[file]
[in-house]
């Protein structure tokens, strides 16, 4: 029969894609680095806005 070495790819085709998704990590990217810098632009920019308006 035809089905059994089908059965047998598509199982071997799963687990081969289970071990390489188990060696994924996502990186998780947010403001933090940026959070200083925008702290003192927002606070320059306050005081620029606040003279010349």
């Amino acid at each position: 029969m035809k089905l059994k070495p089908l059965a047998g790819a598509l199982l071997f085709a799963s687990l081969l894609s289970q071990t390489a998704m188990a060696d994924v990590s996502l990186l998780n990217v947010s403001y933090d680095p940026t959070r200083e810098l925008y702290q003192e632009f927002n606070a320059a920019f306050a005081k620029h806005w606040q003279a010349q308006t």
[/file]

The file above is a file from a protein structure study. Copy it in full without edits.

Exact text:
[in-house]
């Protein structure tokens, strides 16, 4: 029969894609680095806005 070495790819085709998704990590990217810098632009920019308006 035809089905059994089908059965047998598509199982071997799963687990081969289970071990390489188990060696994924996502990186998780947010403001933090940026959070200083925008702290003192927002606070320059306050005081620029606040003279010349």
């Amino acid at each position: 029969m035809k089905l059994k070495p089908l059965a047998g790819a598509l199982l071997f085709a799963s687990l081969l894609s289970q071990t390489a998704m188990a060696d994924v990590s996502l990186l998780n990217v947010s403001y933090d680095p940026t959070r200083e810098l925008y702290q003192e632009f927002n606070a320059a920019f306050a005081k620029h806005w606040q003279a010349q308006t």